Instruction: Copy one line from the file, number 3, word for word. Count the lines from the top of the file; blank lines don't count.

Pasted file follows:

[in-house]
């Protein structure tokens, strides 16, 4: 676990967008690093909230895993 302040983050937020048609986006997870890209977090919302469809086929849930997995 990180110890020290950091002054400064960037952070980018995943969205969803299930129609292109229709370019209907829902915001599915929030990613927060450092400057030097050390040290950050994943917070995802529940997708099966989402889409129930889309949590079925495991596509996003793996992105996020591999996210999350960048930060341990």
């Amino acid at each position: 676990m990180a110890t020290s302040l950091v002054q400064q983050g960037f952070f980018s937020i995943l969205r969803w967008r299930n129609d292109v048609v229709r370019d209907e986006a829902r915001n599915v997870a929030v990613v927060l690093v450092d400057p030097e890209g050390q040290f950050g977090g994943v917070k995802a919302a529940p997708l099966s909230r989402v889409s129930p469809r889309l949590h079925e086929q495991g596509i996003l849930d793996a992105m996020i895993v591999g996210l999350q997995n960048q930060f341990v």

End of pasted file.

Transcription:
């Amino acid at each position: 676990m990180a110890t020290s302040l950091v002054q400064q983050g960037f952070f980018s937020i995943l969205r969803w967008r299930n129609d292109v048609v229709r370019d209907e986006a829902r915001n599915v997870a929030v990613v927060l690093v450092d400057p030097e890209g050390q040290f950050g977090g994943v917070k995802a919302a529940p997708l099966s909230r989402v889409s129930p469809r889309l949590h079925e086929q495991g596509i996003l849930d793996a992105m996020i895993v591999g996210l999350q997995n960048q930060f341990v």